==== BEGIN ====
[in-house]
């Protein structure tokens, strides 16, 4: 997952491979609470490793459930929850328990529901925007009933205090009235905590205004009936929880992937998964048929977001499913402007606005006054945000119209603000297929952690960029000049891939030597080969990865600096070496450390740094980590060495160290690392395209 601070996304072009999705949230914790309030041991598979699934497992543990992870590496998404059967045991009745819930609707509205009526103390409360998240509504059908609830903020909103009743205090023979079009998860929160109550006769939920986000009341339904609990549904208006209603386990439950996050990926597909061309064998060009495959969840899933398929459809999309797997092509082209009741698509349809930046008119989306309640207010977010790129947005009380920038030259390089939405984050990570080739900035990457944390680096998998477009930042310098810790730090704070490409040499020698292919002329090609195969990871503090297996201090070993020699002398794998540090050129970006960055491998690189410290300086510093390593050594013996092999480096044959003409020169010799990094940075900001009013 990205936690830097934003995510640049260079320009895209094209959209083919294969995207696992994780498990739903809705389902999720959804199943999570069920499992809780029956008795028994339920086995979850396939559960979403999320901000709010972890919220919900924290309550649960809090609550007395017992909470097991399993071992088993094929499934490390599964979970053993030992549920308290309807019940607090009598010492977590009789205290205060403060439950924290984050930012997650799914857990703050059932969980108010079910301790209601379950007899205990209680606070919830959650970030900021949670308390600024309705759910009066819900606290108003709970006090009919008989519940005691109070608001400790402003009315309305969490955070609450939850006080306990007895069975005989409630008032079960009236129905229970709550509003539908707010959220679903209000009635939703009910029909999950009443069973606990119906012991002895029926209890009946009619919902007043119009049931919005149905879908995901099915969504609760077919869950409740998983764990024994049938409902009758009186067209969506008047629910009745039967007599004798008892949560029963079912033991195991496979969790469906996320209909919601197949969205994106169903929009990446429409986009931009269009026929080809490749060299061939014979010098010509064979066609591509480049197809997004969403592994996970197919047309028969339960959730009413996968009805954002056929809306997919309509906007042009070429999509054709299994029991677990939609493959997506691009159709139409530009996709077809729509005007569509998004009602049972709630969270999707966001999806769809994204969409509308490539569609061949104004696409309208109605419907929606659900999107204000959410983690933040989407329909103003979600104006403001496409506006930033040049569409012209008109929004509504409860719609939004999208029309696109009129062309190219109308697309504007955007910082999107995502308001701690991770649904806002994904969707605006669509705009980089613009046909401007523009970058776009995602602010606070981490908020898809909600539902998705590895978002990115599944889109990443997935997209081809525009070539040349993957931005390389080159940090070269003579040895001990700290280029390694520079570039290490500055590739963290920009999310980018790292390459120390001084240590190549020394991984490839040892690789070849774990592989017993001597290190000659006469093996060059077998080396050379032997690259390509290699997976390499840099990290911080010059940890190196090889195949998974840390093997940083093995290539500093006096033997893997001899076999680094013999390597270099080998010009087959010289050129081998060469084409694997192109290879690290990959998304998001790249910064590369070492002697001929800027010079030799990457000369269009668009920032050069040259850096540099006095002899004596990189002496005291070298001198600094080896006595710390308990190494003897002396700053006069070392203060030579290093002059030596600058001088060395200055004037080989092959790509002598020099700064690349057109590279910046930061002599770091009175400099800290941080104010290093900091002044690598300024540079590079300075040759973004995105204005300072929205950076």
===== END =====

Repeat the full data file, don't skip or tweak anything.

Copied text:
[in-house]
């Protein structure tokens, strides 16, 4: 997952491979609470490793459930929850328990529901925007009933205090009235905590205004009936929880992937998964048929977001499913402007606005006054945000119209603000297929952690960029000049891939030597080969990865600096070496450390740094980590060495160290690392395209 601070996304072009999705949230914790309030041991598979699934497992543990992870590496998404059967045991009745819930609707509205009526103390409360998240509504059908609830903020909103009743205090023979079009998860929160109550006769939920986000009341339904609990549904208006209603386990439950996050990926597909061309064998060009495959969840899933398929459809999309797997092509082209009741698509349809930046008119989306309640207010977010790129947005009380920038030259390089939405984050990570080739900035990457944390680096998998477009930042310098810790730090704070490409040499020698292919002329090609195969990871503090297996201090070993020699002398794998540090050129970006960055491998690189410290300086510093390593050594013996092999480096044959003409020169010799990094940075900001009013 990205936690830097934003995510640049260079320009895209094209959209083919294969995207696992994780498990739903809705389902999720959804199943999570069920499992809780029956008795028994339920086995979850396939559960979403999320901000709010972890919220919900924290309550649960809090609550007395017992909470097991399993071992088993094929499934490390599964979970053993030992549920308290309807019940607090009598010492977590009789205290205060403060439950924290984050930012997650799914857990703050059932969980108010079910301790209601379950007899205990209680606070919830959650970030900021949670308390600024309705759910009066819900606290108003709970006090009919008989519940005691109070608001400790402003009315309305969490955070609450939850006080306990007895069975005989409630008032079960009236129905229970709550509003539908707010959220679903209000009635939703009910029909999950009443069973606990119906012991002895029926209890009946009619919902007043119009049931919005149905879908995901099915969504609760077919869950409740998983764990024994049938409902009758009186067209969506008047629910009745039967007599004798008892949560029963079912033991195991496979969790469906996320209909919601197949969205994106169903929009990446429409986009931009269009026929080809490749060299061939014979010098010509064979066609591509480049197809997004969403592994996970197919047309028969339960959730009413996968009805954002056929809306997919309509906007042009070429999509054709299994029991677990939609493959997506691009159709139409530009996709077809729509005007569509998004009602049972709630969270999707966001999806769809994204969409509308490539569609061949104004696409309208109605419907929606659900999107204000959410983690933040989407329909103003979600104006403001496409506006930033040049569409012209008109929004509504409860719609939004999208029309696109009129062309190219109308697309504007955007910082999107995502308001701690991770649904806002994904969707605006669509705009980089613009046909401007523009970058776009995602602010606070981490908020898809909600539902998705590895978002990115599944889109990443997935997209081809525009070539040349993957931005390389080159940090070269003579040895001990700290280029390694520079570039290490500055590739963290920009999310980018790292390459120390001084240590190549020394991984490839040892690789070849774990592989017993001597290190000659006469093996060059077998080396050379032997690259390509290699997976390499840099990290911080010059940890190196090889195949998974840390093997940083093995290539500093006096033997893997001899076999680094013999390597270099080998010009087959010289050129081998060469084409694997192109290879690290990959998304998001790249910064590369070492002697001929800027010079030799990457000369269009668009920032050069040259850096540099006095002899004596990189002496005291070298001198600094080896006595710390308990190494003897002396700053006069070392203060030579290093002059030596600058001088060395200055004037080989092959790509002598020099700064690349057109590279910046930061002599770091009175400099800290941080104010290093900091002044690598300024540079590079300075040759973004995105204005300072929205950076």